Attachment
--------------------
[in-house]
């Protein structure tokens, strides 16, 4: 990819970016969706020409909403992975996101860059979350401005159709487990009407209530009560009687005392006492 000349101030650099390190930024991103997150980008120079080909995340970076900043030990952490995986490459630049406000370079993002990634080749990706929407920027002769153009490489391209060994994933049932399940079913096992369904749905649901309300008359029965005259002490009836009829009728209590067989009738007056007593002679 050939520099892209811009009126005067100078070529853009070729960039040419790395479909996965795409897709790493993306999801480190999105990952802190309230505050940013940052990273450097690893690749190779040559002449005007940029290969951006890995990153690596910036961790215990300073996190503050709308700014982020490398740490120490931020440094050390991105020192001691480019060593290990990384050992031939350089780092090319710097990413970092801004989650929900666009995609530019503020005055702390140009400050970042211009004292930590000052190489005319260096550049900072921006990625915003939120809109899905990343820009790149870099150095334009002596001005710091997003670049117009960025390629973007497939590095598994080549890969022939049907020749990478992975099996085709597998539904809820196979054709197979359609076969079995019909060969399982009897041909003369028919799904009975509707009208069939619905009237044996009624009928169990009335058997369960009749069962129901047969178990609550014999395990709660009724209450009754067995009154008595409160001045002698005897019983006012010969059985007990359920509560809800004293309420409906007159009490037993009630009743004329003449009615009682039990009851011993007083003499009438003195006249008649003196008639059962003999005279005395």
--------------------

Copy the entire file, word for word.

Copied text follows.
[in-house]
């Protein structure tokens, strides 16, 4: 990819970016969706020409909403992975996101860059979350401005159709487990009407209530009560009687005392006492 000349101030650099390190930024991103997150980008120079080909995340970076900043030990952490995986490459630049406000370079993002990634080749990706929407920027002769153009490489391209060994994933049932399940079913096992369904749905649901309300008359029965005259002490009836009829009728209590067989009738007056007593002679 050939520099892209811009009126005067100078070529853009070729960039040419790395479909996965795409897709790493993306999801480190999105990952802190309230505050940013940052990273450097690893690749190779040559002449005007940029290969951006890995990153690596910036961790215990300073996190503050709308700014982020490398740490120490931020440094050390991105020192001691480019060593290990990384050992031939350089780092090319710097990413970092801004989650929900666009995609530019503020005055702390140009400050970042211009004292930590000052190489005319260096550049900072921006990625915003939120809109899905990343820009790149870099150095334009002596001005710091997003670049117009960025390629973007497939590095598994080549890969022939049907020749990478992975099996085709597998539904809820196979054709197979359609076969079995019909060969399982009897041909003369028919799904009975509707009208069939619905009237044996009624009928169990009335058997369960009749069962129901047969178990609550014999395990709660009724209450009754067995009154008595409160001045002698005897019983006012010969059985007990359920509560809800004293309420409906007159009490037993009630009743004329003449009615009682039990009851011993007083003499009438003195006249008649003196008639059962003999005279005395």